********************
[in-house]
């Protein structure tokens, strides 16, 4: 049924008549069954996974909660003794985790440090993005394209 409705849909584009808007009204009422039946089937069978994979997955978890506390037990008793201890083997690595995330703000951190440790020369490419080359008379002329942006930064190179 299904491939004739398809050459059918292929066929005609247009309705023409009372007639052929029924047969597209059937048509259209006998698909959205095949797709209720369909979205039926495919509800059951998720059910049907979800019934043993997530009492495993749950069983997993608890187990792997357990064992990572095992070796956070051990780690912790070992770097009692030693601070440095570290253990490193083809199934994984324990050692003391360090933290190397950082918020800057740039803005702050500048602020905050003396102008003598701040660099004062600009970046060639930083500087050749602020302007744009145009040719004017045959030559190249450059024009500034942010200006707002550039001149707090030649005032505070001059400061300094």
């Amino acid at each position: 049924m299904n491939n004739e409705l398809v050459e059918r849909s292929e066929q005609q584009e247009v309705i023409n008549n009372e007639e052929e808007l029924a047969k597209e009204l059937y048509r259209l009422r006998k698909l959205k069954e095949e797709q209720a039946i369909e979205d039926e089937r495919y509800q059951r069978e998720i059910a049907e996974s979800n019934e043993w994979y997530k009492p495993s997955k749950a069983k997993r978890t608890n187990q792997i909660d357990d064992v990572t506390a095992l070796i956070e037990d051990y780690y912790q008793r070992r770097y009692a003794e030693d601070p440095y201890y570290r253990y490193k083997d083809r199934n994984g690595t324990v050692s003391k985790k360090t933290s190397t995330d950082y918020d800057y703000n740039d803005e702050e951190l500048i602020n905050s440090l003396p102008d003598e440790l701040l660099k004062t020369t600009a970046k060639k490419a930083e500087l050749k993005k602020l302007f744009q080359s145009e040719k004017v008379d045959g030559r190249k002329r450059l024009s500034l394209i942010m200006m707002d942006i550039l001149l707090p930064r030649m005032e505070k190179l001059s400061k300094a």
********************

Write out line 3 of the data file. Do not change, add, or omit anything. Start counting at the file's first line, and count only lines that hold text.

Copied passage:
């Amino acid at each position: 049924m299904n491939n004739e409705l398809v050459e059918r849909s292929e066929q005609q584009e247009v309705i023409n008549n009372e007639e052929e808007l029924a047969k597209e009204l059937y048509r259209l009422r006998k698909l959205k069954e095949e797709q209720a039946i369909e979205d039926e089937r495919y509800q059951r069978e998720i059910a049907e996974s979800n019934e043993w994979y997530k009492p495993s997955k749950a069983k997993r978890t608890n187990q792997i909660d357990d064992v990572t506390a095992l070796i956070e037990d051990y780690y912790q008793r070992r770097y009692a003794e030693d601070p440095y201890y570290r253990y490193k083997d083809r199934n994984g690595t324990v050692s003391k985790k360090t933290s190397t995330d950082y918020d800057y703000n740039d803005e702050e951190l500048i602020n905050s440090l003396p102008d003598e440790l701040l660099k004062t020369t600009a970046k060639k490419a930083e500087l050749k993005k602020l302007f744009q080359s145009e040719k004017v008379d045959g030559r190249k002329r450059l024009s500034l394209i942010m200006m707002d942006i550039l001149l707090p930064r030649m005032e505070k190179l001059s400061k300094a």